Thursday, December 24, 2015

My Made In China Rebellion

Hi Dear Folk,

I figure there will come a day when nothing on this planet of ours is not made in China, therefore my way to counteract this is to buy up items from of old not made in China, especially on the cookware and china front, that is a pun isn't it, well you know what I mean.

Now this piece may not have been one of my better moments, but you can't say it is not interesting.  It is made in Italy out of a blend of five volcanic rocks, or so it says.  One uses it to cook fish or meat on top of the stove.  It works the same as the earthenware covered dishes that you use in the oven, it needs to be soaked in water before using it.

I think it must have been a late sixties early seventies fad and is called a La Bisquera, because I have seen old adds for it from both Australia and the USA.

Your food cooks slowly and La Cotta is meant to draw out acids and fat.  So I gave it a go, after reading up online.  It did cook ones food very well.  It seems you need to leave a crack while doing so and someone suggested using a cork which I did.

My food was cooked very nicely, but many people spoke of this residual odor, and even though I soaked it all day, it still had this oder.  So as to whether I will cook anything in there again, yes I would if I could get rid of the odor any suggestions?  Maybe a soak in vinegar.  Oh well! I can always use them for flower pots.

Another item I ran across is this, made in France.

This is basically a French grilled sandwich maker, and the grilled sandwich of choice to cook in here is a Corque Monsieur Ham and Cheese.  You would need to adapt this following recipe to make them in the sandwich maker.  I think the shape is most interesting.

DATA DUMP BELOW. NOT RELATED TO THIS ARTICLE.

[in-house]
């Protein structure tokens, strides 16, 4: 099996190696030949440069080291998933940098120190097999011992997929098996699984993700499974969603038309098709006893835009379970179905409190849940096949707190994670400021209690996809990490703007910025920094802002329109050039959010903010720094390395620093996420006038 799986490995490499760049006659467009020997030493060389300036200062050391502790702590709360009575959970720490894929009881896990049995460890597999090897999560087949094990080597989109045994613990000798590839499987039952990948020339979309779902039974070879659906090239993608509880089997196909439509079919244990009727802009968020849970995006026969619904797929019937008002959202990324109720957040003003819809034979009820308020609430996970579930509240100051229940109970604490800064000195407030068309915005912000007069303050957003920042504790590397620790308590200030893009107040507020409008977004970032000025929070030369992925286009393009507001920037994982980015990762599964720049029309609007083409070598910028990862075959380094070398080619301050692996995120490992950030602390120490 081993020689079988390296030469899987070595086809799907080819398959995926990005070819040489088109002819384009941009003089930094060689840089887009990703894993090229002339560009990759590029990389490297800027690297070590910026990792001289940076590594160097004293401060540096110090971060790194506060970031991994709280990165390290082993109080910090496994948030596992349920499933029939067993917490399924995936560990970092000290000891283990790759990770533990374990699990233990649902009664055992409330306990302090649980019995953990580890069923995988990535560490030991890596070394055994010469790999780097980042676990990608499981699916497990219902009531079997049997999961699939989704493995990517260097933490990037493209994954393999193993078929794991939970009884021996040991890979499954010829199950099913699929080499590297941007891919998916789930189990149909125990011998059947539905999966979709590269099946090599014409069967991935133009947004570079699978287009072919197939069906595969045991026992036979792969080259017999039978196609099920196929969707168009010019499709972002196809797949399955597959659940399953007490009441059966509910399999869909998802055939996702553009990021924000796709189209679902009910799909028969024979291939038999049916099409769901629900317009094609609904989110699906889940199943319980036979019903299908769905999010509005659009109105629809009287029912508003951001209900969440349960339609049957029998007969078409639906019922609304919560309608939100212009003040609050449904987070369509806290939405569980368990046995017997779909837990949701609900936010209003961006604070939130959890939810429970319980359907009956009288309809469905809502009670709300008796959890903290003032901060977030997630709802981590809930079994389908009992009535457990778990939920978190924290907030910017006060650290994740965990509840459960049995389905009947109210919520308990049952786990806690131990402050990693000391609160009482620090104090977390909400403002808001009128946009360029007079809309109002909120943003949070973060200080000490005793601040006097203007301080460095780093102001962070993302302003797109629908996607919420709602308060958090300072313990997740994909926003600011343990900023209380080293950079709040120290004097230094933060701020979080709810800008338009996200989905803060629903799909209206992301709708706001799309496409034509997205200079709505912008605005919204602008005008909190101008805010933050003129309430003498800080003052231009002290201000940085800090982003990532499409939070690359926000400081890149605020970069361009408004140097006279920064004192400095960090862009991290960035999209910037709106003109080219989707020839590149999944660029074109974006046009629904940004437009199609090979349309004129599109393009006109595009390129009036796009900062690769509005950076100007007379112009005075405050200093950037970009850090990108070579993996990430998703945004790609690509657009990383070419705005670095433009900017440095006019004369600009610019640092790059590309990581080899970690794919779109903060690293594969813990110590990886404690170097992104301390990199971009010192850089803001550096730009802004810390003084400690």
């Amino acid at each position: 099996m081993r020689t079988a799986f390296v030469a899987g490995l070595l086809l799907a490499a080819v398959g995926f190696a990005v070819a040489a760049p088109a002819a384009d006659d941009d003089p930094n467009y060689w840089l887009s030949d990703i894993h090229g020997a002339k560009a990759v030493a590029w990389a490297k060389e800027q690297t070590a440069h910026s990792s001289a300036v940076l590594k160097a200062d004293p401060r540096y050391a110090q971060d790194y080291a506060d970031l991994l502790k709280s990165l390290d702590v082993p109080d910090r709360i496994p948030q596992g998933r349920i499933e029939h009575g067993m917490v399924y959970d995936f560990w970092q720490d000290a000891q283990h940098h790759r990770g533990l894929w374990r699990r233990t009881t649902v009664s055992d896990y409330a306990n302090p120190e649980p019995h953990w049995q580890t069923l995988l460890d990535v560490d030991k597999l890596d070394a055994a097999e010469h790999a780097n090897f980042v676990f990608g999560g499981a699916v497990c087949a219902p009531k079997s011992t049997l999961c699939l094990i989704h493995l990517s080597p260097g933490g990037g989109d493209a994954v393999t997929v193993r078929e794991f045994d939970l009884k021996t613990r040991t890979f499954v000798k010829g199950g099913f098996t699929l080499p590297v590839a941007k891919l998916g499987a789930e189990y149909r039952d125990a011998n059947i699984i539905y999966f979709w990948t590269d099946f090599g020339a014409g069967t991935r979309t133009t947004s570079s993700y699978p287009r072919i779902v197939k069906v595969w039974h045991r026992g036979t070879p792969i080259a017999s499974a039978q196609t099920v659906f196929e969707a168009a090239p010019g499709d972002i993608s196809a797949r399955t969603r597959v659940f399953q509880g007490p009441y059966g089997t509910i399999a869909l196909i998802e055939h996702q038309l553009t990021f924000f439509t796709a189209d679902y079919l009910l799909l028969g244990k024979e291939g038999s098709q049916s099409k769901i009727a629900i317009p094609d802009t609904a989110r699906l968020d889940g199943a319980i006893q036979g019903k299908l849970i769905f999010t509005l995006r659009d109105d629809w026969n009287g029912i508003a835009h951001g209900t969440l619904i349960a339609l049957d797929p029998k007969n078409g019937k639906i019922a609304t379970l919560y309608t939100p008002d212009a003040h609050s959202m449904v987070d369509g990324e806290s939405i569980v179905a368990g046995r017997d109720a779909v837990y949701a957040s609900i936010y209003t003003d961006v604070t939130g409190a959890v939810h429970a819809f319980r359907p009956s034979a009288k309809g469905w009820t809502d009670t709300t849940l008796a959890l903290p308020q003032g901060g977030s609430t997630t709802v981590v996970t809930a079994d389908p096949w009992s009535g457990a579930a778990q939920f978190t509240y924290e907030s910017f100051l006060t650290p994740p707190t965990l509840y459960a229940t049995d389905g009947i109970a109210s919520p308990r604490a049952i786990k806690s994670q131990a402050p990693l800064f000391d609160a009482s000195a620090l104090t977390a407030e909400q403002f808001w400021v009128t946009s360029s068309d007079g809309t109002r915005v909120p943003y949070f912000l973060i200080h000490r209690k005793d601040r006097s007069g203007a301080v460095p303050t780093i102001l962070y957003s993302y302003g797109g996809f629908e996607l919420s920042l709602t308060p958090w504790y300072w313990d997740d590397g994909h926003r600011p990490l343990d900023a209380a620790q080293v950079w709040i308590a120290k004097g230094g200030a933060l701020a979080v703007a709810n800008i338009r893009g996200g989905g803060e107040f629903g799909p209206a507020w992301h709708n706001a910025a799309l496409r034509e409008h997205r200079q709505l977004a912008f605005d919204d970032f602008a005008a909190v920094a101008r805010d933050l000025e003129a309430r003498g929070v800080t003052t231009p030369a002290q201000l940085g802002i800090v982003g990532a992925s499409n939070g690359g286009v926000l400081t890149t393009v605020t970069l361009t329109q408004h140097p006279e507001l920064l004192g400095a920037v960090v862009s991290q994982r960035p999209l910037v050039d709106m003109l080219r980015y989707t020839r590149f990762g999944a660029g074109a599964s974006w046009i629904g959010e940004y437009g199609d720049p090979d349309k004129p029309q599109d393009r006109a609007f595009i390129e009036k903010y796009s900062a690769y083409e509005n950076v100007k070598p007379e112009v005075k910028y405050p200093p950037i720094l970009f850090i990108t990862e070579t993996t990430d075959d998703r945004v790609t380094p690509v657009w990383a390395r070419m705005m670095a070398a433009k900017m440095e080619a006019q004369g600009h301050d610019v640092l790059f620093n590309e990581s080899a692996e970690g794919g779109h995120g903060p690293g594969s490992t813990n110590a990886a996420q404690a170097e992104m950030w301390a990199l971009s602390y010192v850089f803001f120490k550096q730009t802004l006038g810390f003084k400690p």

Croque Monsieur Ham and Cheese Sandwich Recipe

  • Yield: Makes 4 sandwiches. 


  • 2 Tbsp butter
  • 2 Tbsp flour
  • 1 1/2 cups milk
  • A pinch each of salt, freshly ground pepper, nutmeg, or more to taste
  • 6 ounces Gruyère cheese, grated (about 1 1/2 cups grated)
  • 1/4 cup grated Parmesan cheese (packed)
  • 8 slices of French or Italian loaf bread
  • 12 ounces ham, sliced
  • Dijon mustard


1 Preheat oven to 400°
2 Make the béchamel sauce. Melt butter in a small saucepan on medium/low heat until it just starts to bubble. Add the flour and cook, stirring until smooth, about 2 minutes. Slowly add the milk, whisking continuously, cooking until thick. Remove from heat. Add the salt, pepper, and nutmeg. Stir in the Parmesan and 1/4 cup of the grated Gruyère. Set aside.
3 Lay out the bread slices on a baking sheet and toast them in the oven, a few minutes each side, until lightly toasted. For extra flavor you can spread some butter on the bread slices before you toast them if you want.
(Alternatively, you can assemble the sandwiches as follows in step four and grill them on a skillet, finishing them in the broiler with the bechamel sauce.)
4 Lightly brush half of the toasted slices with mustard. Add the ham slices and about 1 cup of the remaining Gruyère cheese. Top with the other toasted bread slices.
5 Spoon on the béchamel sauce to the tops of the sandwiches. Sprinkle with the remaining Gruyère cheese. Place on a broiling pan. Bake in the oven for 5 minutes, then turn on the broiler and broil for an additional 3 to 5 minutes, until the cheese topping is bubbly and lightly browned.
If you top this sandwich with a fried egg it becomes a Croque Madame.



  1. The french design reminds me of Madeleines. As to the odor...does it affect the food? Did the food pick up the odor?
    I was trying to pick son up a belt and even the better brands were....made in china.

  2. I really like the sandwich maker. Yes I am getting fed up with everything made in China. A family in UK decided to live for one year and only buy anything produced in UK. They did manage but had a job sourcing British light bulbs and ink cartridges for the computer. They think they bought the last British bulbs in stock. So unless you sit in the dark and don't print anything its not possible anymore.


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